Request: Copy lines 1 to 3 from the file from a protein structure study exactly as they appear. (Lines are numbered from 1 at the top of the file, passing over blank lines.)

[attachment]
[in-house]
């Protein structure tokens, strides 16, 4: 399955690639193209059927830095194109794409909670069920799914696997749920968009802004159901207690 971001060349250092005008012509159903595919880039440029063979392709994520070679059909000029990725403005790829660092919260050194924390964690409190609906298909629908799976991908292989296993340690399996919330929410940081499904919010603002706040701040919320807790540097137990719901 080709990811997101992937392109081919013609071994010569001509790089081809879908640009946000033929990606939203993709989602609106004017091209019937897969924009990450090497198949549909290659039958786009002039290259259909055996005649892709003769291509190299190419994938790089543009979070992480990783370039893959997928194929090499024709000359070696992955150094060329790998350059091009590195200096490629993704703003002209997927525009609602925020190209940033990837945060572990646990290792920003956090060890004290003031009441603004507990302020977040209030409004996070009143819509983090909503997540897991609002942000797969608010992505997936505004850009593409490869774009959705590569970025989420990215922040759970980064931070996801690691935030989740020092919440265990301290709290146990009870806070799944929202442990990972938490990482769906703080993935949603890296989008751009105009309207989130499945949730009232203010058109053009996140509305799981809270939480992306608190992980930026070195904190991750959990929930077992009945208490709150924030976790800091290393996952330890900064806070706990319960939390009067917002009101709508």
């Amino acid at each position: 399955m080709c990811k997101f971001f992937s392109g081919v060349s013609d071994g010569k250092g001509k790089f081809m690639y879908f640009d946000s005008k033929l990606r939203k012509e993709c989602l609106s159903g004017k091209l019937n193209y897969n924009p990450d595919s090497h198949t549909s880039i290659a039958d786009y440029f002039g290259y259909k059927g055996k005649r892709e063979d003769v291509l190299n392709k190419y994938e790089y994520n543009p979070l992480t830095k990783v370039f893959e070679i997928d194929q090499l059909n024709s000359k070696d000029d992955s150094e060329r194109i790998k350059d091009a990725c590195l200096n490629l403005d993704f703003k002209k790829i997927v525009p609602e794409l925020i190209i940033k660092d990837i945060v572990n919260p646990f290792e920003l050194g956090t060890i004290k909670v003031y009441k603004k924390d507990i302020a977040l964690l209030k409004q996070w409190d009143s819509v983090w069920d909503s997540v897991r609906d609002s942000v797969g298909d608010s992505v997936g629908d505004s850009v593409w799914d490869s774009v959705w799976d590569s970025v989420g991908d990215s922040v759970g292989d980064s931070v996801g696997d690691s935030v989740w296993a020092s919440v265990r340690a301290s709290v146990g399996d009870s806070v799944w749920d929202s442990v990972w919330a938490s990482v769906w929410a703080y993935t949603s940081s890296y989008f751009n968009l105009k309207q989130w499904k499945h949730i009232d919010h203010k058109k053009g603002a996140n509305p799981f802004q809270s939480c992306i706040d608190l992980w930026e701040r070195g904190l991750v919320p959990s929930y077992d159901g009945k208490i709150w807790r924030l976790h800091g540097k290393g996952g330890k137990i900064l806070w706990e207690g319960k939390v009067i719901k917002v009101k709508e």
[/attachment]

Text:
[in-house]
């Protein structure tokens, strides 16, 4: 399955690639193209059927830095194109794409909670069920799914696997749920968009802004159901207690 971001060349250092005008012509159903595919880039440029063979392709994520070679059909000029990725403005790829660092919260050194924390964690409190609906298909629908799976991908292989296993340690399996919330929410940081499904919010603002706040701040919320807790540097137990719901 080709990811997101992937392109081919013609071994010569001509790089081809879908640009946000033929990606939203993709989602609106004017091209019937897969924009990450090497198949549909290659039958786009002039290259259909055996005649892709003769291509190299190419994938790089543009979070992480990783370039893959997928194929090499024709000359070696992955150094060329790998350059091009590195200096490629993704703003002209997927525009609602925020190209940033990837945060572990646990290792920003956090060890004290003031009441603004507990302020977040209030409004996070009143819509983090909503997540897991609002942000797969608010992505997936505004850009593409490869774009959705590569970025989420990215922040759970980064931070996801690691935030989740020092919440265990301290709290146990009870806070799944929202442990990972938490990482769906703080993935949603890296989008751009105009309207989130499945949730009232203010058109053009996140509305799981809270939480992306608190992980930026070195904190991750959990929930077992009945208490709150924030976790800091290393996952330890900064806070706990319960939390009067917002009101709508």
């Amino acid at each position: 399955m080709c990811k997101f971001f992937s392109g081919v060349s013609d071994g010569k250092g001509k790089f081809m690639y879908f640009d946000s005008k033929l990606r939203k012509e993709c989602l609106s159903g004017k091209l019937n193209y897969n924009p990450d595919s090497h198949t549909s880039i290659a039958d786009y440029f002039g290259y259909k059927g055996k005649r892709e063979d003769v291509l190299n392709k190419y994938e790089y994520n543009p979070l992480t830095k990783v370039f893959e070679i997928d194929q090499l059909n024709s000359k070696d000029d992955s150094e060329r194109i790998k350059d091009a990725c590195l200096n490629l403005d993704f703003k002209k790829i997927v525009p609602e794409l925020i190209i940033k660092d990837i945060v572990n919260p646990f290792e920003l050194g956090t060890i004290k909670v003031y009441k603004k924390d507990i302020a977040l964690l209030k409004q996070w409190d009143s819509v983090w069920d909503s997540v897991r609906d609002s942000v797969g298909d608010s992505v997936g629908d505004s850009v593409w799914d490869s774009v959705w799976d590569s970025v989420g991908d990215s922040v759970g292989d980064s931070v996801g696997d690691s935030v989740w296993a020092s919440v265990r340690a301290s709290v146990g399996d009870s806070v799944w749920d929202s442990v990972w919330a938490s990482v769906w929410a703080y993935t949603s940081s890296y989008f751009n968009l105009k309207q989130w499904k499945h949730i009232d919010h203010k058109k053009g603002a996140n509305p799981f802004q809270s939480c992306i706040d608190l992980w930026e701040r070195g904190l991750v919320p959990s929930y077992d159901g009945k208490i709150w807790r924030l976790h800091g540097k290393g996952g330890k137990i900064l806070w706990e207690g319960k939390v009067i719901k917002v009101k709508e």